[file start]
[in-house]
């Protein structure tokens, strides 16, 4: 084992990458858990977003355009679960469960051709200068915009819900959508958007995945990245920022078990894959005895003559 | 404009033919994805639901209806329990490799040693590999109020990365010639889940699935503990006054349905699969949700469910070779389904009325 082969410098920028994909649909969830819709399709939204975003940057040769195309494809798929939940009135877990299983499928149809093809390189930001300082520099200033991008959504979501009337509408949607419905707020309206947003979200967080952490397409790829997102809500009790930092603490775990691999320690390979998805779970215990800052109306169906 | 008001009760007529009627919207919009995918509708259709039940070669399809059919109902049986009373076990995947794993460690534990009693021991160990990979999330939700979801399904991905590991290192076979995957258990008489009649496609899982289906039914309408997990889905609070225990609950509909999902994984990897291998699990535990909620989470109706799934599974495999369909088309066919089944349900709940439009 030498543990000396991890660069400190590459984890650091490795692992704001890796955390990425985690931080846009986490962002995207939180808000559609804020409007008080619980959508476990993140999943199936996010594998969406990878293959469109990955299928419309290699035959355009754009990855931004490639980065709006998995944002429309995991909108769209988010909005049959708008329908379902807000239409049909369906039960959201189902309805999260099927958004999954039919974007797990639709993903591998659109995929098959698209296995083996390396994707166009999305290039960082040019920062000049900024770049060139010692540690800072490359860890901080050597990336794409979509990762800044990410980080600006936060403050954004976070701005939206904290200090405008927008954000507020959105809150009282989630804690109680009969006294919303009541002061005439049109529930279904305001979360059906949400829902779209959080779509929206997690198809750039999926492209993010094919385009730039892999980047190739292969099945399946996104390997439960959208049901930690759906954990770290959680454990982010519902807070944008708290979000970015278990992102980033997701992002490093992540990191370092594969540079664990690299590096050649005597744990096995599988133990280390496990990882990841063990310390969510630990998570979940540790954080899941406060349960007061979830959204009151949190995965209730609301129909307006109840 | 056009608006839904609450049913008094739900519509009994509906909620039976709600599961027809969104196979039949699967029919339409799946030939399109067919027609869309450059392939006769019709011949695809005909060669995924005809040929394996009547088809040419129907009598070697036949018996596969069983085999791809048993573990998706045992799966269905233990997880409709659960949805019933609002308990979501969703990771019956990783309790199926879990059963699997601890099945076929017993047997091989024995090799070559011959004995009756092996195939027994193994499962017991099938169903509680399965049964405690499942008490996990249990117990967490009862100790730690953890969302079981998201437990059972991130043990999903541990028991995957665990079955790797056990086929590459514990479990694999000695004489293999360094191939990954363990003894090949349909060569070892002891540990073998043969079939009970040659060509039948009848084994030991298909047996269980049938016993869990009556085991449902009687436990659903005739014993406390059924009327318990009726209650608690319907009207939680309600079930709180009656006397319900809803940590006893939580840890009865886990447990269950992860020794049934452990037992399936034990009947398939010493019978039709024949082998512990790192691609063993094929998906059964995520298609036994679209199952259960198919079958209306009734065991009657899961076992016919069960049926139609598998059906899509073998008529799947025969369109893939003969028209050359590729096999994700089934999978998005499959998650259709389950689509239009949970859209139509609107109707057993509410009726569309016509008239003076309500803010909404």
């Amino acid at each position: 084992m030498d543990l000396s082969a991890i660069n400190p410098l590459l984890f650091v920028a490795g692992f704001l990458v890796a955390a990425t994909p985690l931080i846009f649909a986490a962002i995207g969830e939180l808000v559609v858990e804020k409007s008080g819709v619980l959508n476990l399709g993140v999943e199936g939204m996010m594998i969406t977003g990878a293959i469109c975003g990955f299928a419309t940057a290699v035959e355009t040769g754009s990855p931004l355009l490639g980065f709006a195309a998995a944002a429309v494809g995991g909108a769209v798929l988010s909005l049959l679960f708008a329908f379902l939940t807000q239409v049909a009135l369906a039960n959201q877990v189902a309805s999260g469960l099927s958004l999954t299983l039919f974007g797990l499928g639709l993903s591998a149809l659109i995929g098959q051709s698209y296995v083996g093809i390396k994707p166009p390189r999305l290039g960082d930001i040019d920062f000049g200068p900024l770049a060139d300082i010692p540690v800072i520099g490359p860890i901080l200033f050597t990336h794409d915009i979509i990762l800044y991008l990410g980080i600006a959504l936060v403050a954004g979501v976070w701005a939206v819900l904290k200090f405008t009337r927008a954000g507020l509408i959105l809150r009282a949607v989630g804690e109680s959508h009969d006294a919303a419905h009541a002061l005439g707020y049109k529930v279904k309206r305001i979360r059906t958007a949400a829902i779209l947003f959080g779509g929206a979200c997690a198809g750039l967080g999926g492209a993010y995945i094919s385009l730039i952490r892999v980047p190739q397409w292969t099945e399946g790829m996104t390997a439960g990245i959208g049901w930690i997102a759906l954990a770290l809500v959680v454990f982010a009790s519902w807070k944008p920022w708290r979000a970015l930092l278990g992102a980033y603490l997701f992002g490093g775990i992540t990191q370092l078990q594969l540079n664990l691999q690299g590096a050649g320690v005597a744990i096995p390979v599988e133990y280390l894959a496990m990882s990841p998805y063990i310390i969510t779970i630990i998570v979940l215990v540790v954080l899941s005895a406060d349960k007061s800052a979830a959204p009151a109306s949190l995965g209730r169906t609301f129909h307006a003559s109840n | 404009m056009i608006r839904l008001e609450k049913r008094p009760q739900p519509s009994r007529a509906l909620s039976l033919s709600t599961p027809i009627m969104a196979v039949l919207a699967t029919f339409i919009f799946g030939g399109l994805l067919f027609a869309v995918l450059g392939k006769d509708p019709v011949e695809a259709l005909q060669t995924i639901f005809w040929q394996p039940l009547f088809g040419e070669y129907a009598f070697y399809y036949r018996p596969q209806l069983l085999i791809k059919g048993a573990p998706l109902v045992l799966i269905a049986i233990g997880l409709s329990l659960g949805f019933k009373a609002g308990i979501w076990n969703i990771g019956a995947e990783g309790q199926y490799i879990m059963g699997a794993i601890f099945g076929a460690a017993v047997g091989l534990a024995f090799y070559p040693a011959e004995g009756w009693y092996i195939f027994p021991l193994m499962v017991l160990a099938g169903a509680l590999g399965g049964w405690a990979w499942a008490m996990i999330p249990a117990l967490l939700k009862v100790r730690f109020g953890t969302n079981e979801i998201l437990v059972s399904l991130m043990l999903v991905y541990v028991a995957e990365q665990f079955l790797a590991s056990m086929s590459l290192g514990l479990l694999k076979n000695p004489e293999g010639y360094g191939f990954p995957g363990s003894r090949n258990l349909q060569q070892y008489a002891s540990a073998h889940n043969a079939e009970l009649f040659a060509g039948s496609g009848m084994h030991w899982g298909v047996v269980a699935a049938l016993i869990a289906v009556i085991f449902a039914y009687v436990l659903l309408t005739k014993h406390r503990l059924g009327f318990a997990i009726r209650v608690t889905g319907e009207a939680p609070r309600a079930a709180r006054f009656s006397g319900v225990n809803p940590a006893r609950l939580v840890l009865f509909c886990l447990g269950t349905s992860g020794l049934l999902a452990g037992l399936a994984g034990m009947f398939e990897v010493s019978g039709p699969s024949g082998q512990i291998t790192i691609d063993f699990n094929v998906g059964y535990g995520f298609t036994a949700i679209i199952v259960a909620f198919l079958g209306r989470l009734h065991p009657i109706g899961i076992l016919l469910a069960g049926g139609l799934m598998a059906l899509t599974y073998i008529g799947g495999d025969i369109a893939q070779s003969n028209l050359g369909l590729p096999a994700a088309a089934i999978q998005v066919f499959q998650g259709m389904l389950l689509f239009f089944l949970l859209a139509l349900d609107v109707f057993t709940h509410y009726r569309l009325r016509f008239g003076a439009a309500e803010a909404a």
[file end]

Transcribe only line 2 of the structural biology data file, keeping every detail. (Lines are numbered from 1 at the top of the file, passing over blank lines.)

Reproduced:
């Protein structure tokens, strides 16, 4: 084992990458858990977003355009679960469960051709200068915009819900959508958007995945990245920022078990894959005895003559 | 404009033919994805639901209806329990490799040693590999109020990365010639889940699935503990006054349905699969949700469910070779389904009325 082969410098920028994909649909969830819709399709939204975003940057040769195309494809798929939940009135877990299983499928149809093809390189930001300082520099200033991008959504979501009337509408949607419905707020309206947003979200967080952490397409790829997102809500009790930092603490775990691999320690390979998805779970215990800052109306169906 | 008001009760007529009627919207919009995918509708259709039940070669399809059919109902049986009373076990995947794993460690534990009693021991160990990979999330939700979801399904991905590991290192076979995957258990008489009649496609899982289906039914309408997990889905609070225990609950509909999902994984990897291998699990535990909620989470109706799934599974495999369909088309066919089944349900709940439009 030498543990000396991890660069400190590459984890650091490795692992704001890796955390990425985690931080846009986490962002995207939180808000559609804020409007008080619980959508476990993140999943199936996010594998969406990878293959469109990955299928419309290699035959355009754009990855931004490639980065709006998995944002429309995991909108769209988010909005049959708008329908379902807000239409049909369906039960959201189902309805999260099927958004999954039919974007797990639709993903591998659109995929098959698209296995083996390396994707166009999305290039960082040019920062000049900024770049060139010692540690800072490359860890901080050597990336794409979509990762800044990410980080600006936060403050954004976070701005939206904290200090405008927008954000507020959105809150009282989630804690109680009969006294919303009541002061005439049109529930279904305001979360059906949400829902779209959080779509929206997690198809750039999926492209993010094919385009730039892999980047190739292969099945399946996104390997439960959208049901930690759906954990770290959680454990982010519902807070944008708290979000970015278990992102980033997701992002490093992540990191370092594969540079664990690299590096050649005597744990096995599988133990280390496990990882990841063990310390969510630990998570979940540790954080899941406060349960007061979830959204009151949190995965209730609301129909307006109840 | 056009608006839904609450049913008094739900519509009994509906909620039976709600599961027809969104196979039949699967029919339409799946030939399109067919027609869309450059392939006769019709011949695809005909060669995924005809040929394996009547088809040419129907009598070697036949018996596969069983085999791809048993573990998706045992799966269905233990997880409709659960949805019933609002308990979501969703990771019956990783309790199926879990059963699997601890099945076929017993047997091989024995090799070559011959004995009756092996195939027994193994499962017991099938169903509680399965049964405690499942008490996990249990117990967490009862100790730690953890969302079981998201437990059972991130043990999903541990028991995957665990079955790797056990086929590459514990479990694999000695004489293999360094191939990954363990003894090949349909060569070892002891540990073998043969079939009970040659060509039948009848084994030991298909047996269980049938016993869990009556085991449902009687436990659903005739014993406390059924009327318990009726209650608690319907009207939680309600079930709180009656006397319900809803940590006893939580840890009865886990447990269950992860020794049934452990037992399936034990009947398939010493019978039709024949082998512990790192691609063993094929998906059964995520298609036994679209199952259960198919079958209306009734065991009657899961076992016919069960049926139609598998059906899509073998008529799947025969369109893939003969028209050359590729096999994700089934999978998005499959998650259709389950689509239009949970859209139509609107109707057993509410009726569309016509008239003076309500803010909404």